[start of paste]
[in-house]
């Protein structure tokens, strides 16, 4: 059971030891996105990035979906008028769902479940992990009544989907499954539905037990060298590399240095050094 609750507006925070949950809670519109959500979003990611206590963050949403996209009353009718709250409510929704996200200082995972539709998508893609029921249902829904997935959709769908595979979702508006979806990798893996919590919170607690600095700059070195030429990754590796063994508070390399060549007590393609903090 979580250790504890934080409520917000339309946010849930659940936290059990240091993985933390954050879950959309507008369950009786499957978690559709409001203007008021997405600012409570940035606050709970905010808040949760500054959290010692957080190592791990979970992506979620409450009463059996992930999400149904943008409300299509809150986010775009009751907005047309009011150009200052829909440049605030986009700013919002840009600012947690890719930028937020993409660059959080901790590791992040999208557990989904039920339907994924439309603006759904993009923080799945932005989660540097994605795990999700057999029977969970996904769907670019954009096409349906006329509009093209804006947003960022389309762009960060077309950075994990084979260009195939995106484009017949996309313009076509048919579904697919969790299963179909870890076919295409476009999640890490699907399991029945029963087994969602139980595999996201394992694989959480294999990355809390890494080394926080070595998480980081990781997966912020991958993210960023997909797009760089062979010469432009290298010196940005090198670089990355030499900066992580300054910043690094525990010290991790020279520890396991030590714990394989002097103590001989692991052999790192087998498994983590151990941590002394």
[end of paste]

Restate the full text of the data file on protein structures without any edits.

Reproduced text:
[in-house]
């Protein structure tokens, strides 16, 4: 059971030891996105990035979906008028769902479940992990009544989907499954539905037990060298590399240095050094 609750507006925070949950809670519109959500979003990611206590963050949403996209009353009718709250409510929704996200200082995972539709998508893609029921249902829904997935959709769908595979979702508006979806990798893996919590919170607690600095700059070195030429990754590796063994508070390399060549007590393609903090 979580250790504890934080409520917000339309946010849930659940936290059990240091993985933390954050879950959309507008369950009786499957978690559709409001203007008021997405600012409570940035606050709970905010808040949760500054959290010692957080190592791990979970992506979620409450009463059996992930999400149904943008409300299509809150986010775009009751907005047309009011150009200052829909440049605030986009700013919002840009600012947690890719930028937020993409660059959080901790590791992040999208557990989904039920339907994924439309603006759904993009923080799945932005989660540097994605795990999700057999029977969970996904769907670019954009096409349906006329509009093209804006947003960022389309762009960060077309950075994990084979260009195939995106484009017949996309313009076509048919579904697919969790299963179909870890076919295409476009999640890490699907399991029945029963087994969602139980595999996201394992694989959480294999990355809390890494080394926080070595998480980081990781997966912020991958993210960023997909797009760089062979010469432009290298010196940005090198670089990355030499900066992580300054910043690094525990010290991790020279520890396991030590714990394989002097103590001989692991052999790192087998498994983590151990941590002394």